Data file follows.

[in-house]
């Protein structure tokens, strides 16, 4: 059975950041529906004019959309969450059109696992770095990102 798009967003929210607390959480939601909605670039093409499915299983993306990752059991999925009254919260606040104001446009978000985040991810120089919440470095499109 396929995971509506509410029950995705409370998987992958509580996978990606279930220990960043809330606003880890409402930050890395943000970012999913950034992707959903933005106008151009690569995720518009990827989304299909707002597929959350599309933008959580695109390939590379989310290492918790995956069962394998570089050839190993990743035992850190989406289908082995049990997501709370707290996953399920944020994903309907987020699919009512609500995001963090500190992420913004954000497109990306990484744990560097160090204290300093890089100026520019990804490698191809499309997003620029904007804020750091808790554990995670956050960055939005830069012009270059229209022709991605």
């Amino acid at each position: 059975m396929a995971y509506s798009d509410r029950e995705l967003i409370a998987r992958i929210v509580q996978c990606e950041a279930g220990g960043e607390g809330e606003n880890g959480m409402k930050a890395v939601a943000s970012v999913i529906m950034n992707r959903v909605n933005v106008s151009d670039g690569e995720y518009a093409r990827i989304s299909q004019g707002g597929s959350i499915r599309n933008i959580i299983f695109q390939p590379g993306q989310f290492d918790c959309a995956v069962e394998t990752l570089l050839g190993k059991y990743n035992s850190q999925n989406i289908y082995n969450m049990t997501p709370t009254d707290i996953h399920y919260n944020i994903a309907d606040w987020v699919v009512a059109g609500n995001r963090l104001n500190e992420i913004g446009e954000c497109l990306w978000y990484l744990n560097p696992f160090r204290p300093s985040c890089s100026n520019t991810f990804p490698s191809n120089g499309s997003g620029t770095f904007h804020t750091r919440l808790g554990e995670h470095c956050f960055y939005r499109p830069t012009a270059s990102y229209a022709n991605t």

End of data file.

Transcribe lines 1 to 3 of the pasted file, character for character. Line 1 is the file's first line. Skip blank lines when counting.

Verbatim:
[in-house]
């Protein structure tokens, strides 16, 4: 059975950041529906004019959309969450059109696992770095990102 798009967003929210607390959480939601909605670039093409499915299983993306990752059991999925009254919260606040104001446009978000985040991810120089919440470095499109 396929995971509506509410029950995705409370998987992958509580996978990606279930220990960043809330606003880890409402930050890395943000970012999913950034992707959903933005106008151009690569995720518009990827989304299909707002597929959350599309933008959580695109390939590379989310290492918790995956069962394998570089050839190993990743035992850190989406289908082995049990997501709370707290996953399920944020994903309907987020699919009512609500995001963090500190992420913004954000497109990306990484744990560097160090204290300093890089100026520019990804490698191809499309997003620029904007804020750091808790554990995670956050960055939005830069012009270059229209022709991605």
């Amino acid at each position: 059975m396929a995971y509506s798009d509410r029950e995705l967003i409370a998987r992958i929210v509580q996978c990606e950041a279930g220990g960043e607390g809330e606003n880890g959480m409402k930050a890395v939601a943000s970012v999913i529906m950034n992707r959903v909605n933005v106008s151009d670039g690569e995720y518009a093409r990827i989304s299909q004019g707002g597929s959350i499915r599309n933008i959580i299983f695109q390939p590379g993306q989310f290492d918790c959309a995956v069962e394998t990752l570089l050839g190993k059991y990743n035992s850190q999925n989406i289908y082995n969450m049990t997501p709370t009254d707290i996953h399920y919260n944020i994903a309907d606040w987020v699919v009512a059109g609500n995001r963090l104001n500190e992420i913004g446009e954000c497109l990306w978000y990484l744990n560097p696992f160090r204290p300093s985040c890089s100026n520019t991810f990804p490698s191809n120089g499309s997003g620029t770095f904007h804020t750091r919440l808790g554990e995670h470095c956050f960055y939005r499109p830069t012009a270059s990102y229209a022709n991605t």